Russian President Vladimir Putin announced Tuesday that the country would ban any oil exports to countries that agreed to an oil price cap imposed by Western nations that took effect earlier this month.
According to a presidential decree published on a government portal and the Kremlin website, "The supply of Russian oil and oil products to foreign legal entities and individuals is prohibited if the contracts for these supplies directly or indirectly" are using a price cap.
The decree was presented as a direct response to "actions that are unfriendly and contradictory to international law by the United States and foreign states and international organizations joining them," Reuters reported.
The oil price cap was agreed to earlier this year by the Group of Seven nations, which include Canada, France, Germany, Italy, Japan, the United Kingdom and the United States, as well as the European Union. It will be enforced by the G-7 nations, the EU and Australia, Reuters reported.
Shortly after the agreement was reached December 2, Ursula von der Leyen, president of the European Commission, said, "This price cap has three objectives: First, it strengthens the effect of our sanctions. Second, it will further diminish Russia's revenues, and thirdly, at the same time, it will stabilize global energy markets."
Russia, however, has said the cap will not affect its military campaign in Ukraine and expressed confidence it will find new buyers for its oil products.
Russia, the world's second-largest oil exporter after Saudi Arabia, said the ban will be in effect from February 1 to July 1.
Also Tuesday, U.S. Secretary of State Antony Blinken tweeted that the U.S. would stand with Ukraine "for as long as it takes."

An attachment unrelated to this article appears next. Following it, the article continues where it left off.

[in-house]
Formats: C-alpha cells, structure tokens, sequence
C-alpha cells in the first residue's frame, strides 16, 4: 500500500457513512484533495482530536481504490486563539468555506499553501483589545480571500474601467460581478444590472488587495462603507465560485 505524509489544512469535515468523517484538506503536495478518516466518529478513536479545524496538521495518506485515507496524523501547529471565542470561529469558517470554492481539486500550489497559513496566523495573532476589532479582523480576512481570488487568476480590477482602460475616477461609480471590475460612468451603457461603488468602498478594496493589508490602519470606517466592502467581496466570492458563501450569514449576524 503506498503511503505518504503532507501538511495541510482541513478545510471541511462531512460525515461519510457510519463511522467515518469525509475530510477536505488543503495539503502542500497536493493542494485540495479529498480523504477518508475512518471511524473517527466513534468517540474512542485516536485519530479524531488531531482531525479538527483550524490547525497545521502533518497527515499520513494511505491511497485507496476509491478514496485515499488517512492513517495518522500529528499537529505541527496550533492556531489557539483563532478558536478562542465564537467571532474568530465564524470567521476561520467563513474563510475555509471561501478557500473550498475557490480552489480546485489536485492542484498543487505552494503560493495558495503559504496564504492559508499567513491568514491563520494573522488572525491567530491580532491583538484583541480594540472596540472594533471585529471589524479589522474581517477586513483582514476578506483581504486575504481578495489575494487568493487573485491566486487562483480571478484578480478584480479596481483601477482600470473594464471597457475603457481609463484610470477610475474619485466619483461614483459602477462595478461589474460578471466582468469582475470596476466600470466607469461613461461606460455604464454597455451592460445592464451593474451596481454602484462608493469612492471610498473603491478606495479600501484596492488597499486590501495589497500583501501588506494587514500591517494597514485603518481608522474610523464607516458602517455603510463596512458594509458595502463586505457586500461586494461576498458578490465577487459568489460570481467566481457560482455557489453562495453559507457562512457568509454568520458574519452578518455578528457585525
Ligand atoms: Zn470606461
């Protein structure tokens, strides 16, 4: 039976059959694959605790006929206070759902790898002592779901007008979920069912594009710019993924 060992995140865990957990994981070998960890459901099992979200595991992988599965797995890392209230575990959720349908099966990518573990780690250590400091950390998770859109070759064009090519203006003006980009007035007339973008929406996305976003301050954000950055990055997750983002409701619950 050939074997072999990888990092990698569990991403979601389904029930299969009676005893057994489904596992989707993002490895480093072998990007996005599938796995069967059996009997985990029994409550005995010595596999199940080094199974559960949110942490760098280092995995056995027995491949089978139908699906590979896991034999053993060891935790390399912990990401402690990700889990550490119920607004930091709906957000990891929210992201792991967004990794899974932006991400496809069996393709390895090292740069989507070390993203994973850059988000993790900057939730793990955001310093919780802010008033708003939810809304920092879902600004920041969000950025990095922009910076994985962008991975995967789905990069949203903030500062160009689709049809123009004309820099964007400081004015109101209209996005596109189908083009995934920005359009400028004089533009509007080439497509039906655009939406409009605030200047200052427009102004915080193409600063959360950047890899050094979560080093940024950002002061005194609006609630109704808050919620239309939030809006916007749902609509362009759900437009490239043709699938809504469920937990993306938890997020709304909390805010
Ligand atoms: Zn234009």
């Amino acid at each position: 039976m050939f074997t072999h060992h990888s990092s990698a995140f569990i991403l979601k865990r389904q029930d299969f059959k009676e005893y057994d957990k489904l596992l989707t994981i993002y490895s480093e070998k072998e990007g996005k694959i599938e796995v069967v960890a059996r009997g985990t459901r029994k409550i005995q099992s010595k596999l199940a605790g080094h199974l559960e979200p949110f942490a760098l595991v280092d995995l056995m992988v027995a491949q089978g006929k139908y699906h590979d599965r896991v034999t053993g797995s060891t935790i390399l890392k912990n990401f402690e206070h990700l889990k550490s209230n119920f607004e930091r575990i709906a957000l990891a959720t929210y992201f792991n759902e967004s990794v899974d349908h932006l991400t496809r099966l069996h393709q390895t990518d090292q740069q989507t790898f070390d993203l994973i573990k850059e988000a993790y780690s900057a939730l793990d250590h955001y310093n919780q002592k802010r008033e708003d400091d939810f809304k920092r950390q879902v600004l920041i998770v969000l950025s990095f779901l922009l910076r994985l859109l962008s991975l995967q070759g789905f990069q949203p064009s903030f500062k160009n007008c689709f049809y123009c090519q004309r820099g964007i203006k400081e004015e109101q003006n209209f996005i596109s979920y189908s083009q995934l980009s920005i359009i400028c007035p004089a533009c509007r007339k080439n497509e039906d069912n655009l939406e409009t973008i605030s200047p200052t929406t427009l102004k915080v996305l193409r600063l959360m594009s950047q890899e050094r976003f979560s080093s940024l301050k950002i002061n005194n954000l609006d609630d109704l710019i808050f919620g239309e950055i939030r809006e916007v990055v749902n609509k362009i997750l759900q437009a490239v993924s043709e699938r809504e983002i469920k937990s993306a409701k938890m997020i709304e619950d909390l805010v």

He reiterated a comment made late last week in a press briefing: "A tough winter lies ahead for Ukrainians, and we will work tirelessly with the G-7 and other partners to repair, replace and defend Ukraine's energy infrastructure."
In his nightly video address on Tuesday, Ukrainian President Volodymyr Zelenskyy said a meeting of the military command had "established the steps to be taken in the near future."
"We will continue preparing the armed forces and Ukraine's security for next year. This will be a decisive year. We understand the risks of winter. We understand what needs to be done in the spring," he said.
Zelenskyy said he also spoke with the International Monetary Fund "regarding the work of the banking system and our cooperation with the IMF. We must provide even more opportunities for Ukrainians in the coming year and guarantee the strength of our banking and financial systems."
On the ground, the heaviest fighting centered around Bakhmut, in eastern Ukraine. Before Russia invaded Ukraine on February 24, Bakhmut had a population of about 70,000 people.
After months of fighting, few people live in the nearly leveled town.
Reuters reporters saw fires burning in a large residential building, while debris littered the streets and most buildings had had their windows blown out.
"Our building is destroyed. There was a shop in our building. Now it's not there anymore," Oleksandr, 85, told Reuters, adding that he was the only remaining resident there.